The Desert Mothers and Fathers of the 4th century were among the first organized communities of Christian contemplatives who escaped into the deserts of Egypt in order to commit themselves to a life transformed by love. They escaped into the desert because they saw the brokenness of the world which they described as a shipwreck. They understood that if they were to be of any help to anyone else, they must first make their way to the shore, and from there they would throw life rafts to those who were still drowning.
Over the centuries, they bequeathed us with a body of literature full of anecdotal stories and pithy sayings that convey both the struggles and the beauty of radical Christian discipleship. Women and men who were deeply committed not merely to interpreting Scripture but to embodying it. Indeed, for them, a text was never really interpreted until it was embodied – sometimes in shocking and unexpected ways.
One of the most consistent themes we see woven throughout their many anecdotal stories is a sense of compassion born not of their own sense of being holy, but of the humble recognition of their own brokenness. This is precisely why they emphasized the teaching of Jesus: “Take the log out of your own eye that you might see the speck in another’s eye.” This is to see one’s own brokenness and through that to embody love for another, so much so that judgment becomes impossible. As one desert father insisted, “when someone is occupied with their own faults, he does not see those in his neighbor.”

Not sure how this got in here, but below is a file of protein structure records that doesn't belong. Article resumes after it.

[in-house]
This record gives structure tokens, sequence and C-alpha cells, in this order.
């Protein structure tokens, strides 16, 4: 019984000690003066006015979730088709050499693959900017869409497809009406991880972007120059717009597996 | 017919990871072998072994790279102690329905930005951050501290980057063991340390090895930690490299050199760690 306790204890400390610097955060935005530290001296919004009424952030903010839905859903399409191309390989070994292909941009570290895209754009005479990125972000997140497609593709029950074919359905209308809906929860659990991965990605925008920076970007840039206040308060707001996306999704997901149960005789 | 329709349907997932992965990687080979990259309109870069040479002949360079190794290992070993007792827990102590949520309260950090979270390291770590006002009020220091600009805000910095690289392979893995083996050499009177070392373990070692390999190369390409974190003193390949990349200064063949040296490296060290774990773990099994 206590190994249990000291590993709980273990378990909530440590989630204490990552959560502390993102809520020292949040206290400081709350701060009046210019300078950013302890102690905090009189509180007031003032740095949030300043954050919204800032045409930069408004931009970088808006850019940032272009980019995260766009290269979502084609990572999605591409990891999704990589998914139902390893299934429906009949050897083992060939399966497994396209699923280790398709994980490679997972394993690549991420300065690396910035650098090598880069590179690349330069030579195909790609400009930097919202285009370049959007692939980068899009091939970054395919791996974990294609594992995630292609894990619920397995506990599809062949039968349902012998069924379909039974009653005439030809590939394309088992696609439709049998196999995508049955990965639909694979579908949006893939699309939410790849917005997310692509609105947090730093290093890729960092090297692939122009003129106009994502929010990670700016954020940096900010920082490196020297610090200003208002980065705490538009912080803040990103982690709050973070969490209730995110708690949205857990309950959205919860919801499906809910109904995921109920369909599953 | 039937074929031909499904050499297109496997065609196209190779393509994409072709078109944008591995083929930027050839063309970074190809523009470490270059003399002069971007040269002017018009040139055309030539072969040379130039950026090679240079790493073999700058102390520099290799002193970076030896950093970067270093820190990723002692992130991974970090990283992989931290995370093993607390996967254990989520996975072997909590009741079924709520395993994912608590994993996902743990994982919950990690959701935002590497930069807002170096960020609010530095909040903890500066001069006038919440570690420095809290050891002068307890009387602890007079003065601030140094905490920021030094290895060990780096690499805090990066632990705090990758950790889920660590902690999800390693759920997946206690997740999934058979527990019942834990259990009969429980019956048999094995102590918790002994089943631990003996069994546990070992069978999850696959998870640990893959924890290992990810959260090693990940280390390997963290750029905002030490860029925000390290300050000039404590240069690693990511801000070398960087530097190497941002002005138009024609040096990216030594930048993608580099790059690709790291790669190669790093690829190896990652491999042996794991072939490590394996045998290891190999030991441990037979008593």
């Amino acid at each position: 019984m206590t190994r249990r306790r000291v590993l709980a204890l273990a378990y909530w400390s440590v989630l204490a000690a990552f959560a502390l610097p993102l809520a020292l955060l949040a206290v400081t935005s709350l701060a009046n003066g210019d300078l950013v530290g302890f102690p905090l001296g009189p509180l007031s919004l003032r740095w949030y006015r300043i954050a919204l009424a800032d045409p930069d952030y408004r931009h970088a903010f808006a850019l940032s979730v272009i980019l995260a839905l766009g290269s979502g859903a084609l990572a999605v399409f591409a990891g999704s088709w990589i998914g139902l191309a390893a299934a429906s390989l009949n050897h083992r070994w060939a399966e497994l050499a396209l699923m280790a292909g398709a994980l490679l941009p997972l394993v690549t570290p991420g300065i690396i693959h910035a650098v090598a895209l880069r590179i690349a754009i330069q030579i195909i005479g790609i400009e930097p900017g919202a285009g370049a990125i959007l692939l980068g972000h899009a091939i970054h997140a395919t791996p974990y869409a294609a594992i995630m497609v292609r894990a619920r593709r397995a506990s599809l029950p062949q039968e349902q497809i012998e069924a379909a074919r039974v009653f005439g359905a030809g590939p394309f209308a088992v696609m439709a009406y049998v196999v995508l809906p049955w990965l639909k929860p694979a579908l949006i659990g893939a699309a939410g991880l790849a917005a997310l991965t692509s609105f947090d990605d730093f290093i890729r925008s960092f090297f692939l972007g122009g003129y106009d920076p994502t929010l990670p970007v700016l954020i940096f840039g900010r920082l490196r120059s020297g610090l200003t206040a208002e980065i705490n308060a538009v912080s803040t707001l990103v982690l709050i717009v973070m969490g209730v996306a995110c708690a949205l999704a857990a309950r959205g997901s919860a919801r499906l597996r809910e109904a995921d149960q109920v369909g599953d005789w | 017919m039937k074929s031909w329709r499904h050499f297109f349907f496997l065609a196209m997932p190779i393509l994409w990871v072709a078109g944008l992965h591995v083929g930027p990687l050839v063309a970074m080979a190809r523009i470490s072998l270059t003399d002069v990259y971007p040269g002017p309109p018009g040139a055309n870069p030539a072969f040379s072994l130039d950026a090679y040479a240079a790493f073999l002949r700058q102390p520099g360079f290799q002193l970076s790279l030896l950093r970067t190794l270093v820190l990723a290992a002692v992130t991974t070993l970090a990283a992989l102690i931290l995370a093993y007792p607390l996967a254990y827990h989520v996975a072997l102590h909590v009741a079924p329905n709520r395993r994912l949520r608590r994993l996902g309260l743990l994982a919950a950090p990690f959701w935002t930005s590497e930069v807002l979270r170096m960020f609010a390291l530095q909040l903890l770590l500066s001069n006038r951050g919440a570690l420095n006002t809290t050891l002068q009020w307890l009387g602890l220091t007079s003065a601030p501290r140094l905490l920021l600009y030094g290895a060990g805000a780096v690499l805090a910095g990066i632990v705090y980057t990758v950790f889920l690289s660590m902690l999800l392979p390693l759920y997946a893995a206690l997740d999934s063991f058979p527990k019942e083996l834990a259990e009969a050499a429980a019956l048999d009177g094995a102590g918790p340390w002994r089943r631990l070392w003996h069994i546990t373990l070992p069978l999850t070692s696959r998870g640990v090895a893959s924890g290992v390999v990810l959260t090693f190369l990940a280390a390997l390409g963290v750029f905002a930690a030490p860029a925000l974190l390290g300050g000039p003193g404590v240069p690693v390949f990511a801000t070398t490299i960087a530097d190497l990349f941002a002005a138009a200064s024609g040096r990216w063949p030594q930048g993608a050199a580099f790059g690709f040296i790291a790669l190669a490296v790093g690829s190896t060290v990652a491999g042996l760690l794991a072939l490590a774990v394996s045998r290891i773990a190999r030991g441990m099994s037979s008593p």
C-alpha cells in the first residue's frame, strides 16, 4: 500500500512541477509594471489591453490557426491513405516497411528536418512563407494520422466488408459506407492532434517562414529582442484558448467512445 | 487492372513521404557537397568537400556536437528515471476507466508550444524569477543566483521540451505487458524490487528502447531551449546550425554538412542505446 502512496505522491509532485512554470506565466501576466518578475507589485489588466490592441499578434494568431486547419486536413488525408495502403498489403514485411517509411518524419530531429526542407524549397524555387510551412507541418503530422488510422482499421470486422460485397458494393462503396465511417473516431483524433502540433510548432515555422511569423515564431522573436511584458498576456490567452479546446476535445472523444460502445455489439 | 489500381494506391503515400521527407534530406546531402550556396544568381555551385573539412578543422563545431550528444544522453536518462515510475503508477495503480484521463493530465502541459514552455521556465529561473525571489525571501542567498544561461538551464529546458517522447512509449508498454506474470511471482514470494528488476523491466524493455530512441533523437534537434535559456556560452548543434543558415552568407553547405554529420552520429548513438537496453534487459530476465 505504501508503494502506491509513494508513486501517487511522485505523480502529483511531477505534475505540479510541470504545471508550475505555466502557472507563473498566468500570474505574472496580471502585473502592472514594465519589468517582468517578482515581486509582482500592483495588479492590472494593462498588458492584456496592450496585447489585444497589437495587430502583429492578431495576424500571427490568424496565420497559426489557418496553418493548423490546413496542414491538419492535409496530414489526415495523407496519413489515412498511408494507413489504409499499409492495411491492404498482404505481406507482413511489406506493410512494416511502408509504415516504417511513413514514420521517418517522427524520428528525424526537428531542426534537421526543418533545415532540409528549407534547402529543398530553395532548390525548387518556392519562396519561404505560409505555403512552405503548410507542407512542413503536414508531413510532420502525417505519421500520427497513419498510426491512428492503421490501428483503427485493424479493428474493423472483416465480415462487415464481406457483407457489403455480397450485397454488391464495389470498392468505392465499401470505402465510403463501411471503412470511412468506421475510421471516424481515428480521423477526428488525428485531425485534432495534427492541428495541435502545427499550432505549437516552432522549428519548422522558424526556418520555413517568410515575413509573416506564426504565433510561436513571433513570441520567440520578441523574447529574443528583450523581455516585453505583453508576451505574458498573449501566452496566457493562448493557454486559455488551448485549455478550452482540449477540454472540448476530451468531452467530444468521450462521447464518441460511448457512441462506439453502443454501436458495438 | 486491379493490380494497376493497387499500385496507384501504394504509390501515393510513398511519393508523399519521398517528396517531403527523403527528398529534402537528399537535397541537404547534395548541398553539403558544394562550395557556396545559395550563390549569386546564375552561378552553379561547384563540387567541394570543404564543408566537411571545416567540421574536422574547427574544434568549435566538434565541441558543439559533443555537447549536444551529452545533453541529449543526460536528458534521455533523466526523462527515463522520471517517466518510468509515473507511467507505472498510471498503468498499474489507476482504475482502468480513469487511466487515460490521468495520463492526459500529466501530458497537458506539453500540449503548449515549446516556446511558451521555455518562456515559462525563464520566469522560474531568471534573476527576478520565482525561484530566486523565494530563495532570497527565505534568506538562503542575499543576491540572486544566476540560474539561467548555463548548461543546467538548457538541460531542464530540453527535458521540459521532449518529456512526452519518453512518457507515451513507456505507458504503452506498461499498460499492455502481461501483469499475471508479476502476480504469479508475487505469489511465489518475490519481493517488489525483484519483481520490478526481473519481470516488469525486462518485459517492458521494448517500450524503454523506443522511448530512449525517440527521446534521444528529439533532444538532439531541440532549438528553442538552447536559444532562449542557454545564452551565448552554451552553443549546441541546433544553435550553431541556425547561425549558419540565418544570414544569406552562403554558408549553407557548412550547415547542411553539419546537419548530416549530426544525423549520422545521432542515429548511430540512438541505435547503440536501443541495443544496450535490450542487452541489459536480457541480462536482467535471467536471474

This, we must recognize, is the basis for our confession of sin at every liturgy – not to reinforce a sense of guilt or shame, but to provide a compassionate lens of love for one’s neighbor. If Christ is to make his home in us, we have enough cleaning up to do in our own hearts to worry about the heart of another. This is brought to light powerfully in one story from the Desert Mothers and Fathers when a council was called to judge a brother who had committed a fault. One of the elders Abba Moses, refused to attend. But when one of the brothers was sent to him to explain the whole council was waiting for him, he reluctantly agreed to go.
On his way to the meeting, he took a leaking jug, filled it with water and carried it with him. When the others saw him, they came out to meet him and said, “what is this, Father?” The old man replied, “My sins run out behind me, and I do not see them, yet today I am coming to judge the errors of another.” When they all heard him, they said no more to the brother, but forgave him.
Perhaps most powerful about this story, is not that Abba Moses does not judge his brother, as if from a position of holiness, but rather refuses to judge as an act of solidarity by confessing his own sinfulness trails behind him like a leaking jug. This recognition of his own brokenness leads Abba Moses not to feelings of shame or self-deprecation, but becomes the very source of transformational love. Indeed, one might suggest, he took up his cross in the form of a leaky jug, putting an end to judgment for a beloved brother. We might well ask then, what is the shape of our cross? What must we pick up and carry in order to bear the burden of another? In order to embody compassion not merely as Christ did upon his own cross, but as the resurrected Christ continues to do in each of us.